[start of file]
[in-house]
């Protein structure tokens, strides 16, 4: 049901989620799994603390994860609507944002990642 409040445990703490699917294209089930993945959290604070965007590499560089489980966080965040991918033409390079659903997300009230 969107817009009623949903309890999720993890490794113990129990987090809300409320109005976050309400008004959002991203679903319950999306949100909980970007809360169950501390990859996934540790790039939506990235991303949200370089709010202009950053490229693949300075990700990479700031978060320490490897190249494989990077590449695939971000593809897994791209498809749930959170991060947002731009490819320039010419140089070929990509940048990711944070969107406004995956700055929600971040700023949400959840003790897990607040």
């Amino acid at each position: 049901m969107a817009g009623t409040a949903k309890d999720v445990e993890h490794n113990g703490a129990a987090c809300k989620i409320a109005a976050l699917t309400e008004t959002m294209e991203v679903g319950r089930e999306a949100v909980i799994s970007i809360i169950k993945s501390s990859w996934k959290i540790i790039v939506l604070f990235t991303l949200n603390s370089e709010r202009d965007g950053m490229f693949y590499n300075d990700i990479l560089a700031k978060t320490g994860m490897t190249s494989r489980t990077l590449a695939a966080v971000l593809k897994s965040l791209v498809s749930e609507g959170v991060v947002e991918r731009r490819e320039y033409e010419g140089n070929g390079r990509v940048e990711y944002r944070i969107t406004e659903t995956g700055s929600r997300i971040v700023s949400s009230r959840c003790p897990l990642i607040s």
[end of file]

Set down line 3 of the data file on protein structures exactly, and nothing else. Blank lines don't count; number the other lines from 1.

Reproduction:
């Amino acid at each position: 049901m969107a817009g009623t409040a949903k309890d999720v445990e993890h490794n113990g703490a129990a987090c809300k989620i409320a109005a976050l699917t309400e008004t959002m294209e991203v679903g319950r089930e999306a949100v909980i799994s970007i809360i169950k993945s501390s990859w996934k959290i540790i790039v939506l604070f990235t991303l949200n603390s370089e709010r202009d965007g950053m490229f693949y590499n300075d990700i990479l560089a700031k978060t320490g994860m490897t190249s494989r489980t990077l590449a695939a966080v971000l593809k897994s965040l791209v498809s749930e609507g959170v991060v947002e991918r731009r490819e320039y033409e010419g140089n070929g390079r990509v940048e990711y944002r944070i969107t406004e659903t995956g700055s929600r997300i971040v700023s949400s009230r959840c003790p897990l990642i607040s």